Missouri Soybean Team Visits the Panama Canal

Missouri soybean farmer Tim Gottman discusses the Panama Canal as a fully-loaded Panamax ship enters the lock behind him.
Missouri soybean farmer Tim Gottman discusses the Panama Canal as a fully-loaded Panamax ship enters the lock behind him.

Missouri Soybean farmers and staff had the opportunity to visit the Panama Canal in conjunction with the annual meeting of the Soy Transportation Coalition. The canal, which serves as one of the most consequential links in the agricultural logistics chain, was an outstanding setting for organization’s annual business meeting and election of officers.

Missouri’s delegation of six contributed to the approximately 100 U.S. soybean farmers and staff members of soybean organizations who participated in the trip, which including touring the Panama Canal and receiving an update on the canal’s expansion from officials from the Panama Canal Authority.

While in Panama, the group toured the current canal locks on both the Atlantic and Pacific side of the country.  In addition, participants were able to view the new expanded canal locks that are scheduled to be open for use in April of 2016.

“It is incumbent upon farmers to not only be knowledgeable of and passionate about the supply and demand side of their industry.  Farmers must also be knowledgeable of and passionate about the transportation system that allows supply to connect with demand,” explains Mike Steenhoek, executive director of the Soy Transportation Coalition.  “The Panama Canal – both the current and future expanded canal – is an important artery that allows the U.S. soybean industry to be so competitive in the international marketplace.  Farmers need to understand this key link in our logistics chain, which will hopefully serve to increase our resolve and motivation to demand that our nation appropriately invests in our own transportation system.  If we fail to make these investments in our ports, inland waterways, railroads, and roads and bridges, the expanded Panama Canal will truly be a missed opportunity.”

Approximately 600 million bushels of U.S. soybeans annually transit the Panama Canal – the number one U.S. agricultural commodity utilizing the canal.  Recent analysis – funded by the soybean checkoff – examined the impact of the Panama Canal expansion on U.S. agriculture. The analysis highlighted that one of the immediate beneficiaries of the expansion will be bulk commodities, like agricultural products.

Sizable areas of the country could experience greater access to the efficiencies of barge transportation subsequent to the Panama Canal expansion. According to the research, the draw area to the nation’s major navigable waterways could expand from 70 miles to 161 miles. As a result, there will be increased areas of the country that will be able to avail themselves of the inland waterway system.  The demand for barge loading facilities along the country’s major rivers will likely increase.  The 111 mile line would be the expanded draw area from loading a “Panamax” vessel to a 45 foot draft in Southern Louisiana.  The 161 mile line denotes loading a small “Capesize” vessel to a 45 foot draft.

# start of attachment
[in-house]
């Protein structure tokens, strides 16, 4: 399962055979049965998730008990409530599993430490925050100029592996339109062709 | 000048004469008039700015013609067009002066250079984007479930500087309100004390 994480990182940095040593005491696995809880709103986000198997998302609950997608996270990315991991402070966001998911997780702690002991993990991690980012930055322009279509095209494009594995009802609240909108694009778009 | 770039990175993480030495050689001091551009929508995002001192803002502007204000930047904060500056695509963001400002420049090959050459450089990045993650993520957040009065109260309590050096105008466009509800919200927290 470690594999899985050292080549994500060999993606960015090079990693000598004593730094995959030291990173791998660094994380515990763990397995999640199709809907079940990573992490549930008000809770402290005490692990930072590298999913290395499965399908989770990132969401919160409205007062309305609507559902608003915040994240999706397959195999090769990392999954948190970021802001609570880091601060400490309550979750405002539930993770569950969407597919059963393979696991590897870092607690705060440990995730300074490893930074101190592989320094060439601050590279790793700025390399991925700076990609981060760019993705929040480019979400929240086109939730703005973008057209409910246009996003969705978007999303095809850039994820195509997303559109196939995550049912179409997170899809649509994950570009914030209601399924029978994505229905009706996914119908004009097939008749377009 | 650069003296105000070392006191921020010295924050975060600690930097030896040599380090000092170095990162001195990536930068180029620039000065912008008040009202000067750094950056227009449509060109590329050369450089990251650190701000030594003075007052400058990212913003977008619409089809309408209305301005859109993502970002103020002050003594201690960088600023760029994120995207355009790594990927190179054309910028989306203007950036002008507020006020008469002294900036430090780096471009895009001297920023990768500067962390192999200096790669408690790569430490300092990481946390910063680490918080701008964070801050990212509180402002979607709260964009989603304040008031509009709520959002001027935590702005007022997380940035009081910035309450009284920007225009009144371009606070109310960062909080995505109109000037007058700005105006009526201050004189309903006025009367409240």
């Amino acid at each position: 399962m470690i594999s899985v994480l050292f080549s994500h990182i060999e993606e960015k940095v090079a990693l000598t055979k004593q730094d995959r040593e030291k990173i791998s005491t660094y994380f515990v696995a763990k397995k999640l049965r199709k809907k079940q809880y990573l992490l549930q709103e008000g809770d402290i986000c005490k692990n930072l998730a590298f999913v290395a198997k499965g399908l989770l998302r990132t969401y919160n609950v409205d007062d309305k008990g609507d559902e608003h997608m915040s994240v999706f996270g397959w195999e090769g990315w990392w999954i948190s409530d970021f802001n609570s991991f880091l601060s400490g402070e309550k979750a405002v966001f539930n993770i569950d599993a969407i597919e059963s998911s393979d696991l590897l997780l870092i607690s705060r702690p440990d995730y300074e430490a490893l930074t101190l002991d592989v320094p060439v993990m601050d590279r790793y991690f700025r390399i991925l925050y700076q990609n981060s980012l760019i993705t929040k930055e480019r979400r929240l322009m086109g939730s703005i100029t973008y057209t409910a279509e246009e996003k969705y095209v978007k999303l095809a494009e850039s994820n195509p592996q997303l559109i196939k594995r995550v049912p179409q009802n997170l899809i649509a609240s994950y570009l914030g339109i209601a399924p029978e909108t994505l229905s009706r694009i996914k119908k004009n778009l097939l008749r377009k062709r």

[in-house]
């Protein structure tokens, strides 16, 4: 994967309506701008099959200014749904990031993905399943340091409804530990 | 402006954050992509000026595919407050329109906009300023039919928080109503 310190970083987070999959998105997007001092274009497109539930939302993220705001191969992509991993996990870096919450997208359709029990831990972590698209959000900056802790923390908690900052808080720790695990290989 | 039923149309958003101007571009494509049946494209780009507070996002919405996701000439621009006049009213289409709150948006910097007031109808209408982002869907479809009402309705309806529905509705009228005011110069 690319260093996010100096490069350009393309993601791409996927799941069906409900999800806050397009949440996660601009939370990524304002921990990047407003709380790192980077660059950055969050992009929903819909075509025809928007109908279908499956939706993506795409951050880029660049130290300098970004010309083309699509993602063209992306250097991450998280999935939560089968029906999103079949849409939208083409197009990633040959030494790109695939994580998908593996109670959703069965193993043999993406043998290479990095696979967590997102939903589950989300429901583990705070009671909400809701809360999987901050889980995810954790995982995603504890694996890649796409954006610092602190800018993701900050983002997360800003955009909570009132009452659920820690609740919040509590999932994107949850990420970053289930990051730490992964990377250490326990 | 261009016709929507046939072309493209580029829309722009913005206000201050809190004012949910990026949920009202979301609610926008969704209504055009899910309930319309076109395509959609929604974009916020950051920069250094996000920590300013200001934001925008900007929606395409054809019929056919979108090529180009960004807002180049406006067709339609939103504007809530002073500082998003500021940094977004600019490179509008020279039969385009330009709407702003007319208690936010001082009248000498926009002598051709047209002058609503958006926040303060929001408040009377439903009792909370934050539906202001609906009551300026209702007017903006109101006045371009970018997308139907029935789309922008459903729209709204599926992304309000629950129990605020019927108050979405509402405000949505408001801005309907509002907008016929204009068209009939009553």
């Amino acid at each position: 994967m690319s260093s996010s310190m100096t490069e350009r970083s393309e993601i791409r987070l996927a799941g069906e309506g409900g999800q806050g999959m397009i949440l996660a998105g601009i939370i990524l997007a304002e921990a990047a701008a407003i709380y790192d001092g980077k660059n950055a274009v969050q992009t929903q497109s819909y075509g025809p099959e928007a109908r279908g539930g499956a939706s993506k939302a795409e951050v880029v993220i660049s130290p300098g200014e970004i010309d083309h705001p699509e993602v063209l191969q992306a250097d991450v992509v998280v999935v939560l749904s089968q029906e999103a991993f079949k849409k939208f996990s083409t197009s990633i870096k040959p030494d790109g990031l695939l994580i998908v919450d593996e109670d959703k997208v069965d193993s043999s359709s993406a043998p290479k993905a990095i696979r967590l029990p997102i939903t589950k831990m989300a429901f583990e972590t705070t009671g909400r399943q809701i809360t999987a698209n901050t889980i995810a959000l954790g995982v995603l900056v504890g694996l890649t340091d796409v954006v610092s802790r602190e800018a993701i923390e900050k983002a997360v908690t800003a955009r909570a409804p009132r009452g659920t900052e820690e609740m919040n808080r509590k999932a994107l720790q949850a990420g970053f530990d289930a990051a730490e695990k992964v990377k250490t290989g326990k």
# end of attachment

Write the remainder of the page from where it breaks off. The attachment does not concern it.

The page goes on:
During the annual meeting, Scott Gauslow of Colfax, North Dakota, was reelected chairman of the STC.  Gauslow grows soybeans and corn on his farm with his wife, Jessica, and their three children.  He has been a board member of the Soy Transportation Coalition since the organization’s inception in 2007 and served as the STC vice chairman in 2013-2014.  Gauslow recently served as chairman of the North Dakota Soybean Council.

Gerry Hayden of Calhoun, Kentucky, was reelected vice chairman.  Serving as the STC secretary-treasurer from 2013-2014, Gerry and his wife, Judy, raise cattle and grow soybeans, corn, wheat, and hay.  Gerry and Judy have two children and three grandchildren.  A past chairman of the Kentucky Soybean Association, Hayden currently serves on the board of directors of the American Soybean Association.

Mike Bellar of Howard, Kansas, was reelected secretary-treasurer.  Mike and his wife, Peggy, have five kids and raise soybeans, corn, wheat, and swine.  Mike is also a director on the Kansas Soybean Commission.

Established in 2007, the Soy Transportation Coalition is comprised of thirteen state soybean boards, the American Soybean Association, and the United Soybean Board.  The goal of the organization is to position the soybean industry to benefit from a transportation system that delivers cost effective, reliable, and competitive service. To access the Panama Canal report or to learn more about the STC, visit its web site at www.soytransportation.org.